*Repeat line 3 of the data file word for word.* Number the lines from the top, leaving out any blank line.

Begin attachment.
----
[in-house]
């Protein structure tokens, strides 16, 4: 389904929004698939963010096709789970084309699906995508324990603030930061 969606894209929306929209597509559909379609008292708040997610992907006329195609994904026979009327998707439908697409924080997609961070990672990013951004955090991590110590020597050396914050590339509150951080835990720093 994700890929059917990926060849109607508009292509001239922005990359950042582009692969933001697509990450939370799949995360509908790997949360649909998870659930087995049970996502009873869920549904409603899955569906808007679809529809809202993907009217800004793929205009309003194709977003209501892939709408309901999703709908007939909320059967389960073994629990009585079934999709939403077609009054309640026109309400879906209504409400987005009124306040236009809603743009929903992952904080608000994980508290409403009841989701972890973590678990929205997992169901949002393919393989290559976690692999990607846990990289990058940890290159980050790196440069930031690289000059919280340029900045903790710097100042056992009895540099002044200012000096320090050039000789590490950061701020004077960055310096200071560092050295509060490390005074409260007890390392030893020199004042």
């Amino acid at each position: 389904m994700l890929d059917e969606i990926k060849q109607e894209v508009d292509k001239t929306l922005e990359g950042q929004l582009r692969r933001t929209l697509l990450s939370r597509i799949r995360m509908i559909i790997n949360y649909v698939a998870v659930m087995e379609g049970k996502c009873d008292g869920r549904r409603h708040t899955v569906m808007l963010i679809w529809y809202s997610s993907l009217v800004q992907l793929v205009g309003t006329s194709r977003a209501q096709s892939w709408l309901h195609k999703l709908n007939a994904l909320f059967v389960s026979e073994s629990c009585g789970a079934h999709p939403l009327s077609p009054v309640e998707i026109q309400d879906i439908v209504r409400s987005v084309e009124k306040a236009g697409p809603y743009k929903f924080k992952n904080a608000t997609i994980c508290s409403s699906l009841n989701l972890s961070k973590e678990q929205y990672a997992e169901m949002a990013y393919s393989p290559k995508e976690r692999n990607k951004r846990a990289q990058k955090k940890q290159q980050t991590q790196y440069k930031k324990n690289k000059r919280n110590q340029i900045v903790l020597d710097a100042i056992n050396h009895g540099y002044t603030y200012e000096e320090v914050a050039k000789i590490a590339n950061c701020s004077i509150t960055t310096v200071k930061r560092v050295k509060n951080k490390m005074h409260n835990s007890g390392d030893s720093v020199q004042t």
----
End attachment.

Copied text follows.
């Amino acid at each position: 389904m994700l890929d059917e969606i990926k060849q109607e894209v508009d292509k001239t929306l922005e990359g950042q929004l582009r692969r933001t929209l697509l990450s939370r597509i799949r995360m509908i559909i790997n949360y649909v698939a998870v659930m087995e379609g049970k996502c009873d008292g869920r549904r409603h708040t899955v569906m808007l963010i679809w529809y809202s997610s993907l009217v800004q992907l793929v205009g309003t006329s194709r977003a209501q096709s892939w709408l309901h195609k999703l709908n007939a994904l909320f059967v389960s026979e073994s629990c009585g789970a079934h999709p939403l009327s077609p009054v309640e998707i026109q309400d879906i439908v209504r409400s987005v084309e009124k306040a236009g697409p809603y743009k929903f924080k992952n904080a608000t997609i994980c508290s409403s699906l009841n989701l972890s961070k973590e678990q929205y990672a997992e169901m949002a990013y393919s393989p290559k995508e976690r692999n990607k951004r846990a990289q990058k955090k940890q290159q980050t991590q790196y440069k930031k324990n690289k000059r919280n110590q340029i900045v903790l020597d710097a100042i056992n050396h009895g540099y002044t603030y200012e000096e320090v914050a050039k000789i590490a590339n950061c701020s004077i509150t960055t310096v200071k930061r560092v050295k509060n951080k490390m005074h409260n835990s007890g390392d030893s720093v020199q004042t």